His words regarding their works are the same as those to Ephesus, “I know thy works”; but what follows enables us to see His thoughts of them. He does not find fault with their affections, but sets before them an open door, which no man can shut. Their works were not the great works of Pentecost, which all could take notice of; they had but “a little strength,” but He took notice of that which had been wrought in conscious weakness for His eye, not for the approbation of the great religious profession around.
Christ tells us what He approves in such a day as this, “Thou…hast kept my word, and hast not denied my name.” Theirs was a path of simple obedience to the desires of Christ; what He had spoken was enough for them. His commandments are specific requirements, but His word is the whole scope of His thoughts and desires for His own. In a day when the religious world that professes His Name has turned its back upon Him and ignores His word, how delightful it must be to the heart of Christ to see those who care for His word and seek to do it.
The Philadelphians had not denied the Name of Christ. Although this is a negative trait, how powerfully it speaks of the grave departure of the mass in the professing Church, who had denied His Name. How very few there are who are really concerned with the reputation of Christ’s Name. Everyone who professes to be a Christian bear upon him the Name of Christ, and their every action reflects upon His Name. Those who are careless and indifferent to the honor of that glorious and precious Name, who deny it in their walk and ways, are guilty of grave dishonor to Him. They may be indifferent: He is not. Nor is He unmindful of those who think of His name, and endeavor to honor it in the details of everyday life as they pass through this world.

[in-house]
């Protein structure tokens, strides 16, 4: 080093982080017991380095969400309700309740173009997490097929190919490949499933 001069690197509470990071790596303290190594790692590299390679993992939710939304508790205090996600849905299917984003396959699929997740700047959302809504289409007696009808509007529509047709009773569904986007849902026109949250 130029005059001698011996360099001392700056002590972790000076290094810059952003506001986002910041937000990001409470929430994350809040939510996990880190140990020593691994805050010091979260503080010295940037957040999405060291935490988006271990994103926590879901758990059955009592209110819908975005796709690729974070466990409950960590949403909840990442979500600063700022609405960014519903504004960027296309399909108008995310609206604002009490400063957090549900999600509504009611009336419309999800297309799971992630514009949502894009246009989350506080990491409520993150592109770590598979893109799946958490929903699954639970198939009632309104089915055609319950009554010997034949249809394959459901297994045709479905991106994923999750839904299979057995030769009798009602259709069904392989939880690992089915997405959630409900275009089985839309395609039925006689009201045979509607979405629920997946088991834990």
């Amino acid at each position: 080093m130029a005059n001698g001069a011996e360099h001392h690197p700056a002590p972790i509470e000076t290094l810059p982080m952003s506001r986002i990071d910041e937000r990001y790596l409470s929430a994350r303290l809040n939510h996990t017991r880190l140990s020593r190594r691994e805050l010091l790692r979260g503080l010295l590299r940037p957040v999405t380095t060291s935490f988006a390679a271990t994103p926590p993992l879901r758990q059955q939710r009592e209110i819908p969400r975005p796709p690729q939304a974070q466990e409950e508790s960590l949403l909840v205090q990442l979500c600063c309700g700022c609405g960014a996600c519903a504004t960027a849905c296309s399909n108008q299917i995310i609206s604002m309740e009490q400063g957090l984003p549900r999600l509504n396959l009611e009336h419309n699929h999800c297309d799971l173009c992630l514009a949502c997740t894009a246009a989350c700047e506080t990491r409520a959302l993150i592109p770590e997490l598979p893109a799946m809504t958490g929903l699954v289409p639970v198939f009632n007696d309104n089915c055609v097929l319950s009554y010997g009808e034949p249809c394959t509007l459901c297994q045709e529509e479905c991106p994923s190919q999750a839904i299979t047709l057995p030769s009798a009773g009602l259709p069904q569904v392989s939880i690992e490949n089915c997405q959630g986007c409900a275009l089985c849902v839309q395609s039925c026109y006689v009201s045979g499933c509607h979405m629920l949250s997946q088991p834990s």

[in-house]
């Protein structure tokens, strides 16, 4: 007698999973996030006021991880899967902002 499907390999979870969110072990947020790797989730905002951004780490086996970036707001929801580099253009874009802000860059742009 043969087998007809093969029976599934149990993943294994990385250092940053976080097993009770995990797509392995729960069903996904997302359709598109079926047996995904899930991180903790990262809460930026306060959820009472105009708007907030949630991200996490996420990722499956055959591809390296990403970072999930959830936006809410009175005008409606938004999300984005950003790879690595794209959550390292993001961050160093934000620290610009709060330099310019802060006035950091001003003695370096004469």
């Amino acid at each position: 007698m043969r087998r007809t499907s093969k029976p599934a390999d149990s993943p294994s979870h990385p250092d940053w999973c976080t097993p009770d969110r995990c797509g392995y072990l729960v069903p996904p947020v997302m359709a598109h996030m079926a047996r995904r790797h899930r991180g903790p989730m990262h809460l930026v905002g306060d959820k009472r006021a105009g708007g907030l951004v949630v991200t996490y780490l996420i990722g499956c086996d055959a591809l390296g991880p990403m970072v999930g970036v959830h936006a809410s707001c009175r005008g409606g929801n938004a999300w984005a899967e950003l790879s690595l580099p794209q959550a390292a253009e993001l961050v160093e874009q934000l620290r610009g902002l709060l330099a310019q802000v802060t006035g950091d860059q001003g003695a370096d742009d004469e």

We are not only to care for the word and Name of Christ in our individual lives but also in our gatherings. He has said, “This do for a remembrance of me,” and those who value His word delight to come together to partake of the Lord’s Supper in the way He has Himself instituted, so as to answer to His word. In relation to our gatherings, we also remember His word, “Where two or three are gathered together in my name, there am I in the midst of them.” At such gatherings, all is to be carried out according to His word, and in the consciousness that it is to His Name that we are gathered: the honor of His Name is bound up with the conduct of the saints in their gatherings.